To evaluate the different class size estimators, we used two measures:
- Error Metric (ɸ) that aims at capturing the bias of the estimates as the absolute distance from the ground truth when known.
- Convergence Metric (⍴) that aims at evaluating the convergence of a given estimate, acting as the main measurement tool in a real scenario where we do not have access to the ground truth. The closer the metric is to zero, the more confident we are that the class has converged to its complete set.
Our experimental results (Figure 2) unveiled key properties in terms of the sensitivity and conditions under which some estimators perform better than others. Generally speaking, all estimators beat the lower bound of distinct numbers in the error metric φ almost for all classes investigated. We observe that more conservative estimators like N1-UNIF or Chao92 perform worse than Jack1 and SOR for incomplete classes, which is why we recommend the last two as estimators of class size.
Our evaluation showed that convergence metrics ρ are low (< 0.001) for complete classes, while for incomplete classes ρ is comparatively high (> 0.1). Hence, our convergence metric can be leveraged to identify gaps in the knowledge graph (see Table 1 for examples from Wikidata).
Table 1: Randomly selected examples of classes which seem to be complete (ρ< 0.001) versus classes which seem incomplete (ρ>0.1) inside Wikidata as of August 2018.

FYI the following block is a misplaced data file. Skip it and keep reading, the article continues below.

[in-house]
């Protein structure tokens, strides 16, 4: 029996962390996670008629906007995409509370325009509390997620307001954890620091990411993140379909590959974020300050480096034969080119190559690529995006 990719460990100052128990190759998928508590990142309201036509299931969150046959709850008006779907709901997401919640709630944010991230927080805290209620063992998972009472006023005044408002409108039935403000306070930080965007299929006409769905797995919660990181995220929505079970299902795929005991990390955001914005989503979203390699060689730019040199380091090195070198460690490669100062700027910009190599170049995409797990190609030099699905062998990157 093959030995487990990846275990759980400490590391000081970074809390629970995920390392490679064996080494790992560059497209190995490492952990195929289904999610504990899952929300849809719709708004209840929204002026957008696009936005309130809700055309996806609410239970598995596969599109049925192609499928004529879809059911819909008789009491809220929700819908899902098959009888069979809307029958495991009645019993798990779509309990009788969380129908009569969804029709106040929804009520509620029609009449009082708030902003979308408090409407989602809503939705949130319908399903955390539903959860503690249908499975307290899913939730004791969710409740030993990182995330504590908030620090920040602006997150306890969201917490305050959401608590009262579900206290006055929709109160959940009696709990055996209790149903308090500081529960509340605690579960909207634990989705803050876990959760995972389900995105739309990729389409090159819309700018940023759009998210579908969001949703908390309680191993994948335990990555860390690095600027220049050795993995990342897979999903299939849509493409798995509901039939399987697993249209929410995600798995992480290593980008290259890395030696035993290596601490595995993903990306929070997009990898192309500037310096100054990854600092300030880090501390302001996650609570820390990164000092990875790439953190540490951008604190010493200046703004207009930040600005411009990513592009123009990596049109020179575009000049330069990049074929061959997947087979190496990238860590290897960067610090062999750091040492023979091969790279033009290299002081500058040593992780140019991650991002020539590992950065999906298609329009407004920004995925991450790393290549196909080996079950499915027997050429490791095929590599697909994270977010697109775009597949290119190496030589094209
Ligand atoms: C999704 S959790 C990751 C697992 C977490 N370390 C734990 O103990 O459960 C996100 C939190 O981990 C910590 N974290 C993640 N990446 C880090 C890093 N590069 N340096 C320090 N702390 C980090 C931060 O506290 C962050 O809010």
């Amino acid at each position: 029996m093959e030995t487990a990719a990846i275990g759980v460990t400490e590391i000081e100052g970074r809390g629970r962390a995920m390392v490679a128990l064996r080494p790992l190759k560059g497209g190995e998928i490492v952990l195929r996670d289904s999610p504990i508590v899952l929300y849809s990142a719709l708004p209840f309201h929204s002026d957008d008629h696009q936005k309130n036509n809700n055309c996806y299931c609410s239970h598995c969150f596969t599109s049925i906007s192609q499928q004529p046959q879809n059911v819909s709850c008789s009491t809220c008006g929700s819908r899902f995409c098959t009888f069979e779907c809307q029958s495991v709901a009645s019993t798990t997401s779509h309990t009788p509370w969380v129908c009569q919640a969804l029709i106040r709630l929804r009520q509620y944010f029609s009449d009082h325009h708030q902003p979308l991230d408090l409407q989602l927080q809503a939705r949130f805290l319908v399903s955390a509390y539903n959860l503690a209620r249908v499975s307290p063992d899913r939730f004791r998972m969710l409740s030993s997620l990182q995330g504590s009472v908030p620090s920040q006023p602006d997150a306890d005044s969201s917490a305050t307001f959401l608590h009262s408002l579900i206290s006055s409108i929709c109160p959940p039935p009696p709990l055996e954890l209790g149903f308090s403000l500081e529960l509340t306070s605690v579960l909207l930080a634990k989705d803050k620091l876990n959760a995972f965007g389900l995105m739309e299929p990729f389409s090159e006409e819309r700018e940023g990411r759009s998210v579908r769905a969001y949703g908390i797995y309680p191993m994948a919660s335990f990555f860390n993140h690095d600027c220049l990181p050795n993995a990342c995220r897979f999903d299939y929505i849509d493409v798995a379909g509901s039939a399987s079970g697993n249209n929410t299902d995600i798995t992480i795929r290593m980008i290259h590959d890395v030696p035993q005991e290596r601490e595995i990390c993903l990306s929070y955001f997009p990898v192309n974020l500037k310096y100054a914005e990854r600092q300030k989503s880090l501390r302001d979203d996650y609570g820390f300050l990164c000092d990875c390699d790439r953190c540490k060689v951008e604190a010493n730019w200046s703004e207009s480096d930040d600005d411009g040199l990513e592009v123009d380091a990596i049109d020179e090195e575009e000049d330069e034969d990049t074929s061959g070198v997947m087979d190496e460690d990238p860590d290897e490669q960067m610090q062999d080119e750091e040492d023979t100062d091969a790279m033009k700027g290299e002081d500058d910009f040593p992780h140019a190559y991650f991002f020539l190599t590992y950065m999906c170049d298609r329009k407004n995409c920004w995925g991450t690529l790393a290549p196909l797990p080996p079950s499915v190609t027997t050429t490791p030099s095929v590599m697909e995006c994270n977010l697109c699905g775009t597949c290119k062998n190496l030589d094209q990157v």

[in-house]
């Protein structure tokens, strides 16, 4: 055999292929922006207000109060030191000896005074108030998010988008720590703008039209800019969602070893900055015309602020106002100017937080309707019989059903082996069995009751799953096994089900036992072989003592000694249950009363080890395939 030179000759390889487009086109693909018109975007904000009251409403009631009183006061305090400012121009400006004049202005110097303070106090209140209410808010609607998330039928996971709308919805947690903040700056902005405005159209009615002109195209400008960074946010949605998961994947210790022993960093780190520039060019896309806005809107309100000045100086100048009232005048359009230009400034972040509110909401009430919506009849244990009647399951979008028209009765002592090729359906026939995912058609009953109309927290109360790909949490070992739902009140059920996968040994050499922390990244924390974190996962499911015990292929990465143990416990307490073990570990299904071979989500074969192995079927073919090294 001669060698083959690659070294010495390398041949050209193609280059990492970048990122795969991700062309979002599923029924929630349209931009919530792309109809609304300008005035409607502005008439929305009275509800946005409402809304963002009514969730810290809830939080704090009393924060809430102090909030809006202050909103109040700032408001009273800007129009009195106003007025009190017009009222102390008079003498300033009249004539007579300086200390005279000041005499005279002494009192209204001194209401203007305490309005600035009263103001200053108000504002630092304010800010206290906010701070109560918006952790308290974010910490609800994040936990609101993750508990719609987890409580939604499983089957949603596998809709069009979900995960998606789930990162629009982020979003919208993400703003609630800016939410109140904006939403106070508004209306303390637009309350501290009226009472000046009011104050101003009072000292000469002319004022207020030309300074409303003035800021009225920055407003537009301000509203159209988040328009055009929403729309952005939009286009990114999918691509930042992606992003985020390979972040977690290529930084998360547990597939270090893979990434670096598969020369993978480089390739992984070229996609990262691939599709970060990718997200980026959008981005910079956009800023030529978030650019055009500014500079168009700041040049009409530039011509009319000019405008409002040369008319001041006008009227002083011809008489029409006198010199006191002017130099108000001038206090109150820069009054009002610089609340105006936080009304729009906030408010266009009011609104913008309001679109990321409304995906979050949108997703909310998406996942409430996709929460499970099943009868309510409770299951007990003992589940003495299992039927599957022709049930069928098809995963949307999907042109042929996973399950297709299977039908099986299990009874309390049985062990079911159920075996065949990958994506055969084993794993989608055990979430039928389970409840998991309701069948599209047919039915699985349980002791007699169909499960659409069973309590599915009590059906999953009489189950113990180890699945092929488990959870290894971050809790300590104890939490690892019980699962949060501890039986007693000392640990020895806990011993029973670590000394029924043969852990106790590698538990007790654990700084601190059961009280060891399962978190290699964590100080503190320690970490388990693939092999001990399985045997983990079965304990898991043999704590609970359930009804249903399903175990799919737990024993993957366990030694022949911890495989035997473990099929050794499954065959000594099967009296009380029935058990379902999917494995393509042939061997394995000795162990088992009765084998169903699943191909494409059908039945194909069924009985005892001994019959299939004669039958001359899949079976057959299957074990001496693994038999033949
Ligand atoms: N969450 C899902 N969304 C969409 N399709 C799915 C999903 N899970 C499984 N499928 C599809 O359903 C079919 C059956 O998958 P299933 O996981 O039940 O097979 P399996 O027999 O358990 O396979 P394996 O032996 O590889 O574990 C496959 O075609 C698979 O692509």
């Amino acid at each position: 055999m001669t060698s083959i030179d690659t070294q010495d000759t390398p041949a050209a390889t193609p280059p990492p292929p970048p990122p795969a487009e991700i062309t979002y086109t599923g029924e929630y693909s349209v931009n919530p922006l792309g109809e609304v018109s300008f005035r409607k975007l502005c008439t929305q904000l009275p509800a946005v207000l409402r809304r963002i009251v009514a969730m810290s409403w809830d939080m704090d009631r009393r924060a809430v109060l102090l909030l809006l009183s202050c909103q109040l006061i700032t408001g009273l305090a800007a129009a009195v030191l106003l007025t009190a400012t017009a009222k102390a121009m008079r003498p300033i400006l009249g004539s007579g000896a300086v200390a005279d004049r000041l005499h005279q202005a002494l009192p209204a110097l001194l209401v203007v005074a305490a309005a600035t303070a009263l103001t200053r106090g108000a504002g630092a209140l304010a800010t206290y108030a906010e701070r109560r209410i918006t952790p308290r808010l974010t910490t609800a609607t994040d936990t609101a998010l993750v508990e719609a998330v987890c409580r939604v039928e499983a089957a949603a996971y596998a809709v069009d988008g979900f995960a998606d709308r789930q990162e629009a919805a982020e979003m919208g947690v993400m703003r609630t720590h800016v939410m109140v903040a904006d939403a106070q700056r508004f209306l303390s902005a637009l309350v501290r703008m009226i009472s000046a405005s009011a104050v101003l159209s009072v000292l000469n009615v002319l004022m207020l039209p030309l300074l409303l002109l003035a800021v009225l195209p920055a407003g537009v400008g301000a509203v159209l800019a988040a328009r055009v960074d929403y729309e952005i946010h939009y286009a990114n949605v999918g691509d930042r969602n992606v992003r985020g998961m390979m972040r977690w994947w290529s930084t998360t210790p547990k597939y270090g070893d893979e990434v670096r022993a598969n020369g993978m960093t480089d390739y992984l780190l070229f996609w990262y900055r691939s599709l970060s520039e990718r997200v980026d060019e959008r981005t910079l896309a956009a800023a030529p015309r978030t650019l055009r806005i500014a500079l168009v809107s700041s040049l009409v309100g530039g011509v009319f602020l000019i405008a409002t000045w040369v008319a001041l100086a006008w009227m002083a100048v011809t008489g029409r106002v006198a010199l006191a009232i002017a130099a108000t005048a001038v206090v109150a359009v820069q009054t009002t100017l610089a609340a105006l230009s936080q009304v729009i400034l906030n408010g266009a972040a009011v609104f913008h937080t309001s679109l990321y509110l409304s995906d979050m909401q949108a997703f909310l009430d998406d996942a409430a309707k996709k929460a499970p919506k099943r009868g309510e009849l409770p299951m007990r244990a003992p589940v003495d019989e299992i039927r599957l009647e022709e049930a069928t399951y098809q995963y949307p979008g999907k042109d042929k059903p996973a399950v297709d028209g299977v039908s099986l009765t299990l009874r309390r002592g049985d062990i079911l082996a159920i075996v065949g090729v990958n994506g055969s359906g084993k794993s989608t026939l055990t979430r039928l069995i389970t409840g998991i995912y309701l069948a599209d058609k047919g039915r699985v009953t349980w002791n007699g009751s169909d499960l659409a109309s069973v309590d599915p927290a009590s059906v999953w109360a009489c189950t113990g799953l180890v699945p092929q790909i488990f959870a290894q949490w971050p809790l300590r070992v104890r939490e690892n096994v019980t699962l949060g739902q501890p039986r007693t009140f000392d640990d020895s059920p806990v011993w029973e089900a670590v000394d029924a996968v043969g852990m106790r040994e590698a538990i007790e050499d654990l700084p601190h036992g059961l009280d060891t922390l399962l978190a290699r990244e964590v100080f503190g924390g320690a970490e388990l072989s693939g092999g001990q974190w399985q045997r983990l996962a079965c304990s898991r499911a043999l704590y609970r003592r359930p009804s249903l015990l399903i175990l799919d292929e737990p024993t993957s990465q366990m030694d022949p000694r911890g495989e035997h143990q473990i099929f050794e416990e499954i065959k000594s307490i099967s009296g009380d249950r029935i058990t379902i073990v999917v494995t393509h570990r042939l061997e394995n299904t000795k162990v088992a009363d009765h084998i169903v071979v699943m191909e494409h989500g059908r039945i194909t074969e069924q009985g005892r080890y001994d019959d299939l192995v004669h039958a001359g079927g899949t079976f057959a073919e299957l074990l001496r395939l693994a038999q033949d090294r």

Our experimental results show that many estimators yield accurate estimates when provided with enough observations that reflect the actual underlying distribution of the instances of a class. Our work has direct implications for both Wikidata editors and data consumers. We can provide convergence statistics on the estimated class completeness by domains to point to knowledge gaps. Such statistics could aid newcomers, who often feel insecure about what to edit, to decide what to contribute or what to focus on.
This project has received funding from the European Research Council (ERC) under the European Union’s Horizon 2020 research and innovation programme (grant agreement 683253/GraphInt).
- Bunge, J., Fitzpatrick, M. (1993): Estimating the number of species: a review. Journal of the American Statistical Association 88(421), 364–373.
- Luggen, M., Difallah, D., Sarasua, C., Demartini, G., Cudré-Mauroux, P. (2019): Non-Parametric Class Completeness Estimators for Collaborative Knowledge Graphs – The Case of Wikidata. To Appear In: International Semantic Web Conference 2019.
- Wang, R.Y., Strong, D.M. (1996): Beyond accuracy: What data quality means to data consumers. Journal of Management Information Systems 12(4), 5–33.